Most all critical differences of agreement dealt with by our critics come about as a result of shifting the emphasis from or changing the relation among the three: poet, poem and audience. The formalist critics insist upon concentrating on the poem itself, convinced that knowledge of the poet (his life, letters, philosophy, etc.) is of no value in the evaluation and judgment of his poem. The psychoanalytic critics would have us concentrate on the poet in an attempt to probe his psyche to discover what makes him different from the rest of the world of non-poets. And of course the political critic is interested in examining the poem as a rhetorical device for the control and/or education of the audience. Aristotle,, for example, would have us believe that art serves simply a social function in that through purgation (a purging of emotions as if by an overdose of laxative) or catharsis the human audience will be trained to the higher ideals of the perfect state. Following this notion we find the state subsidized plays where the theaters become hospitals to cure the ills of the tribe. Or in somewhat less pejorative terms the emphasis is on the spiritual regenerative function of tragedy and comedy.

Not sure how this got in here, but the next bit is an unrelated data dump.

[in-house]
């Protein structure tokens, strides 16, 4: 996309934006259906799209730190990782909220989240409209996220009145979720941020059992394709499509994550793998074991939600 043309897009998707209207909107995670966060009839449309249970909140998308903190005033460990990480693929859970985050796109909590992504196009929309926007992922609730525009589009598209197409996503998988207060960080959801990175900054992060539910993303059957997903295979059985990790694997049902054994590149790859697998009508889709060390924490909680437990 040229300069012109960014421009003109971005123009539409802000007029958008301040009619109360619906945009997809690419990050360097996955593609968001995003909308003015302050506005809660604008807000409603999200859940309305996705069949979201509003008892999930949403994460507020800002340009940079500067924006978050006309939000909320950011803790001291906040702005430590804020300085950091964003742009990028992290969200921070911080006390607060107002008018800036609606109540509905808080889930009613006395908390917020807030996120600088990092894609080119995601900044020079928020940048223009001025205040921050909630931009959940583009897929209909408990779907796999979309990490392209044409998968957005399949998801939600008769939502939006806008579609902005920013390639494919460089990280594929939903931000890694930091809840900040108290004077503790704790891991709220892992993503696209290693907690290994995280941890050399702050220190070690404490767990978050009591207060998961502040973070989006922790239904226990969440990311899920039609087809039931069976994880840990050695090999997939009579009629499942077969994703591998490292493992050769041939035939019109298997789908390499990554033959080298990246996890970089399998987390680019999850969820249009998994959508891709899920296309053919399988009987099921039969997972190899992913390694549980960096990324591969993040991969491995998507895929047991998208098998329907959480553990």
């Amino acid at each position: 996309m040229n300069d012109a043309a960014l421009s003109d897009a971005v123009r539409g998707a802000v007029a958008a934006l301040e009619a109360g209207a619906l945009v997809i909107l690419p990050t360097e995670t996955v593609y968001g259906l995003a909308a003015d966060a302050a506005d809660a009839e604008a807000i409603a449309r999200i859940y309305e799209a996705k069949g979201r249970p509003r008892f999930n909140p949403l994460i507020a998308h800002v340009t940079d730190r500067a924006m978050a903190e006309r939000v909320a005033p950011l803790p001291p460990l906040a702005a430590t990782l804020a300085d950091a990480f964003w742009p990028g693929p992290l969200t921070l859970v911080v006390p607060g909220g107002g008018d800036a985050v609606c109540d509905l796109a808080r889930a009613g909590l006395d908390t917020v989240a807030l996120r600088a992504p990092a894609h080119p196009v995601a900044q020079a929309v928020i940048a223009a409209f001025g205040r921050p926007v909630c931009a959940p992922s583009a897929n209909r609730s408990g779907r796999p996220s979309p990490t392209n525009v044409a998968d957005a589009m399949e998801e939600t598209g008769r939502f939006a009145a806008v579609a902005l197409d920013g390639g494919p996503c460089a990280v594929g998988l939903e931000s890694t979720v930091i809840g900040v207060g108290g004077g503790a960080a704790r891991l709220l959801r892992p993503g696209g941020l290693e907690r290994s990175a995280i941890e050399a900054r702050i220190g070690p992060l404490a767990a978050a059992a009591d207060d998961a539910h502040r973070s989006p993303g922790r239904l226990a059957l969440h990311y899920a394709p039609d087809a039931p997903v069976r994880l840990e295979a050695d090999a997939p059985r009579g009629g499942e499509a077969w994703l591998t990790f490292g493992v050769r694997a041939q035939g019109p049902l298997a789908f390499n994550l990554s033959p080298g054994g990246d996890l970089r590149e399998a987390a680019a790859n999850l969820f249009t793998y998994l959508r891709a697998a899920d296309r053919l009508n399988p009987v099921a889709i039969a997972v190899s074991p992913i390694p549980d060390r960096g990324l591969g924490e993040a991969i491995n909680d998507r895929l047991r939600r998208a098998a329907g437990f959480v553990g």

Can we ever really deny this function of art? Something does happen to a person as the result of experiencing Hamlet or The Seventh Seal, somehow one is different as result of the experience, one has been impressed, purged, changed as a result of the intellectual, emotional power of the experience; has achieved a new insight into the nature of man and his relationship with the universe, with whatever gods there may be, has come closer to an awareness of what it means to be a mortal human being filled with passions, desires, ego, and overwhelming self-concern, who is attempting to carve some meaning out of life as he continues his walk toward the grave. Poetry and fiction helps to supply this much sought meaning, this non-scientific truth concerning the nature of things which helps to bind humans together in an appreciation of the wonder of life. One must never forget the importance of life itself, however, as teacher, as a force which shapes and changes the human sensibility.